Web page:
The music is so full of details that I expect every listen will bring out new details. Furthermore they are all fairly lengthy pieces, which makes for perfect listening. Every one - five in all - has something unique, an ambience, or a theme which is developed throughout the composition by using free improvised sections, ostinatos, silence and hard hitting themes. A theme like 'Almost' (tk3) unfolds from a simple drum/tenor sax duet into ensemble passages which each time open up to more collective improvisations, yet unknowingly we are transported into a menacing theme which has somehow crept in without anyone noticing. All this simply shows how well this music has been crafted together, and was probably, from what we hear, a great concert also. However, luckily for us it's all on the record, so to say!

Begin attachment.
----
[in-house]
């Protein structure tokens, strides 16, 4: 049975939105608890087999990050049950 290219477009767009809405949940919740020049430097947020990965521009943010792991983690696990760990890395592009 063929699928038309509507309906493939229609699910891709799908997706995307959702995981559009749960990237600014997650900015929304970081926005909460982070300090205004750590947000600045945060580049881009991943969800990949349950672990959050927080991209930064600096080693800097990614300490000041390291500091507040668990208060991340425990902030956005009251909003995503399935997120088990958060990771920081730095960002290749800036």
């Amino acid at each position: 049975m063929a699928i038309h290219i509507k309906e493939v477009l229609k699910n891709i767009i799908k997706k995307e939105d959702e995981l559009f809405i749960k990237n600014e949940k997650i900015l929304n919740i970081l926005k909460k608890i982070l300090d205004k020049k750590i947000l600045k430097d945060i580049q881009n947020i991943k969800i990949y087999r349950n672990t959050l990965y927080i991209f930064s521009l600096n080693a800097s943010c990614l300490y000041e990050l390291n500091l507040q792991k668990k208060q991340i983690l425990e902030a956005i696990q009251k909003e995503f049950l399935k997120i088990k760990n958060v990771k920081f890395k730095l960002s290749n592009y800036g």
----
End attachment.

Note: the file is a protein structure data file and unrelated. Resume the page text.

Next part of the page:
On this record, recorded live in 2007, the line-up is made up of two quartets: Anders Banke (tenor sax/bass clarinet), Solborg (gtr), Jeppe Skovbakke (bass), Bjørn Heebøll (drums) + Gunnar Halle (tmpt), Laura Toxværd (alto sax), Torben Snekkestad (tenor:soprano saxes/clarinet), Jakob Munck (tuba/trombone) + Chris Speed (tenor/clarinet) = 4+4+1. 

You can listen to a few extracts from the album here.

Mark Solborg 'The Trees' (ILK music, 2013).

A more recent release from Mark Solborg is his glorious 5tet, made up from Solborg on guitars, Mats Eilersten: double bass, Peter Bruun: drums, percussion, kalimba, Herb Robertson: trumpet, voice, pump organ, kalimba, Evan Parker: tenor & soprano saxes, kalimba & gong.